Wednesday, November 14, 2001

General: 'So far, so good'

Local vet lauds campaign

By Howard Wilkinson
The Cincinnati Enquirer

        Any expectation the U.S. government had that the Northern Alliance would hold off on seizing Kabul until a broad-based Afghan government was formed was wishful thinking, according to a retired Marine general from Florence.

        “Once you turn on a force like that, it's hard to turn them off,” said retired Brigadier General Thurman Owens, who lives in Boone County. “And we turned them.”

        When the Northern Alliance forces rolled into the Afghan capital city Tuesday — hours after Taliban rulers and their troops slipped out under cover of darkness — it touched off fears in Washington and other coalition capitals that an unstable political situation in Kabul might lead to reprisals by Northern Alliance troops, general chaos and an opening for the Taliban leadership to slip back into control.

        The Northern Alliance is made up of several ethnic minorities, mainly Tajiks and Uzbeks. The last time they held the Afghan capital — from 1992 to 1996 — there was widespread factional fighting that led to more than 50,000 deaths. The Bush administration wants to avoid that kind of bloodbath this time around.

        Gen. Owens, a World War II and Korea veteran who commanded a Marine combat battalion in Vietnam, said he believes the conduct of the U.S. air war over Afghanistan and the rapid advances by the opposition fighters of the Northern Alliance have been “outstanding,” but said it is still too early to tell whether large numbers of U.S. and allied ground troops will be necessary.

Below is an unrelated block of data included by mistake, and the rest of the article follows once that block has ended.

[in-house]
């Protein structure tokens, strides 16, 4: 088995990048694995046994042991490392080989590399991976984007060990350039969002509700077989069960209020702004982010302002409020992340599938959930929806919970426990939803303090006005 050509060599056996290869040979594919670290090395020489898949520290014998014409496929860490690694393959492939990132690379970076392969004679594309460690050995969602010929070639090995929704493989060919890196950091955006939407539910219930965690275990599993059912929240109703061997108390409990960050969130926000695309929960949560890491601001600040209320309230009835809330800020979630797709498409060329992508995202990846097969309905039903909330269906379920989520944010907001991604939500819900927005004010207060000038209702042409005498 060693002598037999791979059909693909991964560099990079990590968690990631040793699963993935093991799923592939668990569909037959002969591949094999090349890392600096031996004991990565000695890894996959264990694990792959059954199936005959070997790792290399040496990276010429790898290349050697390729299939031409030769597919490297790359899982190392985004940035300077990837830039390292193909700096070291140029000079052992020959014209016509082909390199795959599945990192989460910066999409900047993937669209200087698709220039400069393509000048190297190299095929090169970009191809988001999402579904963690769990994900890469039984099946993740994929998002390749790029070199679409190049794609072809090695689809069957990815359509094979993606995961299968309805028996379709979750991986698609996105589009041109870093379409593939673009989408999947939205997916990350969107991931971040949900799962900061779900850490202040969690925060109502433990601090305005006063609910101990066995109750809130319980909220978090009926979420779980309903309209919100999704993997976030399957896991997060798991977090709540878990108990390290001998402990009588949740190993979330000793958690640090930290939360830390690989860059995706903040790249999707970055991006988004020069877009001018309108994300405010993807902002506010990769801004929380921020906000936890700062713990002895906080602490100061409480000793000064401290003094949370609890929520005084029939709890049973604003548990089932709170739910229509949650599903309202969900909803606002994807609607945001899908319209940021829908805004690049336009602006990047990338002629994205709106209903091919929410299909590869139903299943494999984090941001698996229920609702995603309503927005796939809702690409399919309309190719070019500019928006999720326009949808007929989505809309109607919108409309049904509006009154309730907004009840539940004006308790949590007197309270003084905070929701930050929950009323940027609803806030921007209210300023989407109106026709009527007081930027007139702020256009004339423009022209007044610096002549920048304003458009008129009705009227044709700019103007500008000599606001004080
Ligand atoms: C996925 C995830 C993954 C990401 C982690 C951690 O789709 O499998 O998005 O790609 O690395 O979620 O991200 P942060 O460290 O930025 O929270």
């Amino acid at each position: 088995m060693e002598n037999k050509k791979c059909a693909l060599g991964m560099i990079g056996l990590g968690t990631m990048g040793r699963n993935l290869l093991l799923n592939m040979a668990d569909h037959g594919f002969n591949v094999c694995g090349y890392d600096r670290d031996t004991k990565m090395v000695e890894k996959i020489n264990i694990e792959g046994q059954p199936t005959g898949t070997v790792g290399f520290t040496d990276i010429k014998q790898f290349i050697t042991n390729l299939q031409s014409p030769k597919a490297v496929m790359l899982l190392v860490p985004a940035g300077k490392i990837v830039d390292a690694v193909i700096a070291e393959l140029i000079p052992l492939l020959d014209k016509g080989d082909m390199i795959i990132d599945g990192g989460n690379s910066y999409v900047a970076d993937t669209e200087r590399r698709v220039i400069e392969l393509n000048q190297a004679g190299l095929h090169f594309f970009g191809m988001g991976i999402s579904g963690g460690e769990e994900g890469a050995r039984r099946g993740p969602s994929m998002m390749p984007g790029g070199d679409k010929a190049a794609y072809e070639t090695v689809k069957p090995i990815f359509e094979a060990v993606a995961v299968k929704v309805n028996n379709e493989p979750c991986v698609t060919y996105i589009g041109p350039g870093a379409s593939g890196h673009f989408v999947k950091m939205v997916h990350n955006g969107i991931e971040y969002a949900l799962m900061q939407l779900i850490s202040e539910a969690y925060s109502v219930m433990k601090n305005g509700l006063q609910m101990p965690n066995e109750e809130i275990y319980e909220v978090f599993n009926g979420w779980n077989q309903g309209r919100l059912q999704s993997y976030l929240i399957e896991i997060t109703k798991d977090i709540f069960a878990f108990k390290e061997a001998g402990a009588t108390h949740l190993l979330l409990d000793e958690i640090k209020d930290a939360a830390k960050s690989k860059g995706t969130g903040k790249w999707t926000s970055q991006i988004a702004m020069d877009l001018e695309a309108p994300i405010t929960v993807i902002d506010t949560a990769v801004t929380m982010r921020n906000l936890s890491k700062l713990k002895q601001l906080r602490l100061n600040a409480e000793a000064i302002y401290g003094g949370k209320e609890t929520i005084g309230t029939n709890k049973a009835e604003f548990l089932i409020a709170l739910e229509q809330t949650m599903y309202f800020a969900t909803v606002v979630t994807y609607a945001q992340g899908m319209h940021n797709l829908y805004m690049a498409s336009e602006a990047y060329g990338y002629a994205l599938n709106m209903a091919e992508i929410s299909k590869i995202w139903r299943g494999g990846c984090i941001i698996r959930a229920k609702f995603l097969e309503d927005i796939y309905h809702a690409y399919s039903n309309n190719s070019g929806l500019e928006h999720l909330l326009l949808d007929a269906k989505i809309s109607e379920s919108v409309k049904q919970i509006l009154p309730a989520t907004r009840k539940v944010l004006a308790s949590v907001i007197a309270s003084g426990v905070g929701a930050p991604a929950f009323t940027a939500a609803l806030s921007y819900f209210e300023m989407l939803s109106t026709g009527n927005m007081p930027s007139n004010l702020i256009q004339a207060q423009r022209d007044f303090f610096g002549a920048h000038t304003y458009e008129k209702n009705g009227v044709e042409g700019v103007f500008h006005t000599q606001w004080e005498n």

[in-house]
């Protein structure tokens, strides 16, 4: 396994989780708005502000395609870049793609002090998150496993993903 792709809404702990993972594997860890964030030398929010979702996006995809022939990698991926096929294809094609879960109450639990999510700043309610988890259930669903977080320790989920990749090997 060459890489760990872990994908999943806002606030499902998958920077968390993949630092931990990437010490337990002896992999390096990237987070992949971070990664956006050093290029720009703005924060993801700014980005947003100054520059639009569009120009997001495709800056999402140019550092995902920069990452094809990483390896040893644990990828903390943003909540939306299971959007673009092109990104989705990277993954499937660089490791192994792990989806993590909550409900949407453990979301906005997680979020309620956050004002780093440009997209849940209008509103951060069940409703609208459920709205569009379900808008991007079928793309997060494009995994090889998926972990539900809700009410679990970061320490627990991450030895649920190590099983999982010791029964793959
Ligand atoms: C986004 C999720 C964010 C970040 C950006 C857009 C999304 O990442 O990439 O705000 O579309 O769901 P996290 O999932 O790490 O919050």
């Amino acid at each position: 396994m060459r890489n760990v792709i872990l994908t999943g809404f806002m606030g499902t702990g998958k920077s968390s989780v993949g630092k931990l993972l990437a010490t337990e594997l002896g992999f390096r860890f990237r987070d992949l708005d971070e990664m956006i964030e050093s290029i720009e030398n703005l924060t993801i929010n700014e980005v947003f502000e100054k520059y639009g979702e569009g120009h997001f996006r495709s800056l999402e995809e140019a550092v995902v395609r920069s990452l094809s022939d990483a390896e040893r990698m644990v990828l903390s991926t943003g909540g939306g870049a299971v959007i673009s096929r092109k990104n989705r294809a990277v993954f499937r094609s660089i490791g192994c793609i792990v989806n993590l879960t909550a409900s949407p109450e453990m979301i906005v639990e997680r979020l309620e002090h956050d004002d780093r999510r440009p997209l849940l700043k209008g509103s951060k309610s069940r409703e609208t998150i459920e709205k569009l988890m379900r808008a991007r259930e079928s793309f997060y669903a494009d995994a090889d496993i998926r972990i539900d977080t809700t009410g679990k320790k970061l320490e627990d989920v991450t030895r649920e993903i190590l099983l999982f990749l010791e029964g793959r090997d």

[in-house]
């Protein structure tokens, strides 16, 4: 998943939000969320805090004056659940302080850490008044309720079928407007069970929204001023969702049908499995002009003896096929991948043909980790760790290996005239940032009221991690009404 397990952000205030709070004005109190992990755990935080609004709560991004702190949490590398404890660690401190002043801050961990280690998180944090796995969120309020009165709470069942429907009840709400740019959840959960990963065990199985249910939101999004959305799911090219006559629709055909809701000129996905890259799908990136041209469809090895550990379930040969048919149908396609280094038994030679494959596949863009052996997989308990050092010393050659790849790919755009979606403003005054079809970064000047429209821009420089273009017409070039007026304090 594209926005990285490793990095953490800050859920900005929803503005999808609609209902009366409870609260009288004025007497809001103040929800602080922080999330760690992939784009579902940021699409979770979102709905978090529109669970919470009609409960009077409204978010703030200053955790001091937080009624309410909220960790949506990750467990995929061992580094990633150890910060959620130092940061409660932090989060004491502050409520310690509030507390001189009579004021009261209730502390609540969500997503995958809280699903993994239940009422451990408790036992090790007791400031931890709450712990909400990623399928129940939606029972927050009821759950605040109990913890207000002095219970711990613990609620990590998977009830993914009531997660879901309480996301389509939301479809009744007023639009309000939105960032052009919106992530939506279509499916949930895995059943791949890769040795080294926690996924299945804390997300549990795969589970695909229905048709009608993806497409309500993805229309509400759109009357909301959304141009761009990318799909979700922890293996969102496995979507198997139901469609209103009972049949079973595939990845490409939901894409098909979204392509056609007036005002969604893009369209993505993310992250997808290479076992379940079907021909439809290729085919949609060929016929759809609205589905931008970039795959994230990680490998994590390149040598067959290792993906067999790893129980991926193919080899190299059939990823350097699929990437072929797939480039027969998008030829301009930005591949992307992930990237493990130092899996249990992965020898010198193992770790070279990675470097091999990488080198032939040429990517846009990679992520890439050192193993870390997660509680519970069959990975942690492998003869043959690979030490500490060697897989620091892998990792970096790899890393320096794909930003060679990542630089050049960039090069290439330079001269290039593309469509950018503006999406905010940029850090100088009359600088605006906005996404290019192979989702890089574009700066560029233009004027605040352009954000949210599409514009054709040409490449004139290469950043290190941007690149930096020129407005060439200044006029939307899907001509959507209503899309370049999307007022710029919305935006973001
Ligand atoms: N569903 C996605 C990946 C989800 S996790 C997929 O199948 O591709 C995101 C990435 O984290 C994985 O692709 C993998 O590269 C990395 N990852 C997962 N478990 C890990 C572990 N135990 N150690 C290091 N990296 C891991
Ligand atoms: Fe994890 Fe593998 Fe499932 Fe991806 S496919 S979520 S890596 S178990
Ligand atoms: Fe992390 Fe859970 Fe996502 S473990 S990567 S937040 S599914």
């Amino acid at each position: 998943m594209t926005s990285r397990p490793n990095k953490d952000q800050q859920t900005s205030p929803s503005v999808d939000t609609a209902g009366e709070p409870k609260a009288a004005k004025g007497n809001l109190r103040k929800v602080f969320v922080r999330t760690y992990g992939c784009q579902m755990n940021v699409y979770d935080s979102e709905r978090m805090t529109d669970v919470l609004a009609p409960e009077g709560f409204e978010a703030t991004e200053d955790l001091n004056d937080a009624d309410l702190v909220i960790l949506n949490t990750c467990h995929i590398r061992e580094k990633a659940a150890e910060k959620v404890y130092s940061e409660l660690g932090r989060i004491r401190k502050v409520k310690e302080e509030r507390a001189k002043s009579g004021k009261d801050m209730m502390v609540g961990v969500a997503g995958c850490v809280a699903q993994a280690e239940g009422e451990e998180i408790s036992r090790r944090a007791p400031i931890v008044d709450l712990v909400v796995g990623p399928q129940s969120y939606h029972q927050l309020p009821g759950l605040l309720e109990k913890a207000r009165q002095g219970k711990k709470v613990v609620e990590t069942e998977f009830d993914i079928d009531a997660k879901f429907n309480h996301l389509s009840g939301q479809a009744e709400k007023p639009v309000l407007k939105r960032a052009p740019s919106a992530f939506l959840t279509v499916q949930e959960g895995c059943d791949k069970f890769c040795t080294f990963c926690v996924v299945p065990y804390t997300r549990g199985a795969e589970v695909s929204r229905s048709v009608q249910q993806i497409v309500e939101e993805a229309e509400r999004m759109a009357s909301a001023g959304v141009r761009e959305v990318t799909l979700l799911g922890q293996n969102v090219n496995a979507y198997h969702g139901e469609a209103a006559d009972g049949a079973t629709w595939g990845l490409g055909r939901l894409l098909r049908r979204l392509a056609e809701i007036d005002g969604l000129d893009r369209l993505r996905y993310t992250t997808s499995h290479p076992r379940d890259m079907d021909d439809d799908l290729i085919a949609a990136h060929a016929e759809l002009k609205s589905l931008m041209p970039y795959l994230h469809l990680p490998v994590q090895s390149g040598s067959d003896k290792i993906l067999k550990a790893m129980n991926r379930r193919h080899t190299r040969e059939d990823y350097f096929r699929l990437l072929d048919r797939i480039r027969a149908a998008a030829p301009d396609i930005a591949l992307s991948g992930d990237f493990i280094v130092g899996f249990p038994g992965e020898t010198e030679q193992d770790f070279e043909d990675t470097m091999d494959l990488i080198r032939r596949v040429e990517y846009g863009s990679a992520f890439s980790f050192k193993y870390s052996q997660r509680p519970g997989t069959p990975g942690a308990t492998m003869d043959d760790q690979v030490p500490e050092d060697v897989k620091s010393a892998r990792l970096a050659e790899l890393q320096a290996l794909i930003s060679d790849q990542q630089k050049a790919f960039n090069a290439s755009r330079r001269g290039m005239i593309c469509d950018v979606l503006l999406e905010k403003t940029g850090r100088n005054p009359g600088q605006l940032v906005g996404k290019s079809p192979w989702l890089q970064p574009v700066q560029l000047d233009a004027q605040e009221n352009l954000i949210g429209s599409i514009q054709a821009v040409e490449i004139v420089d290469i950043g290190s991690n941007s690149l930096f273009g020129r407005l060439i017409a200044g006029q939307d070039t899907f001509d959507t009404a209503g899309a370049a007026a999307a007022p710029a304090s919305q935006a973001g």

“I've always felt you can't win a war until you put somebody on the ground with a bayonet, but they may prove me wrong in this one,” said the retired Marine general, who coached the University of Cincinnati football team between World War II and Korea.

        The Bush administration's hope that the Northern Alliance would slow down its advance long enough for a coalition government to be put in place to help the United States root out the Taliban and al-Qaida terrorists was bound to be dashed, once the Northern Alliance forces began tasting victory, Gen. Owens said.

        “If these had been American troops, they'd stop when you say stop,” Gen. Owens said. “But these guys on the ground have no reason to stop. They'll look at you and say, "The hell with you. We're pushing on.'”

        If the push to flush out the Taliban and the terrorist cells shifts to the southern portion of Afghanistan, there could be a need for large numbers of ground troops to “finish the job,” Gen. Owens said.

        “You can't say it is over,” he said. “But I'd say, "So far, so good.'”

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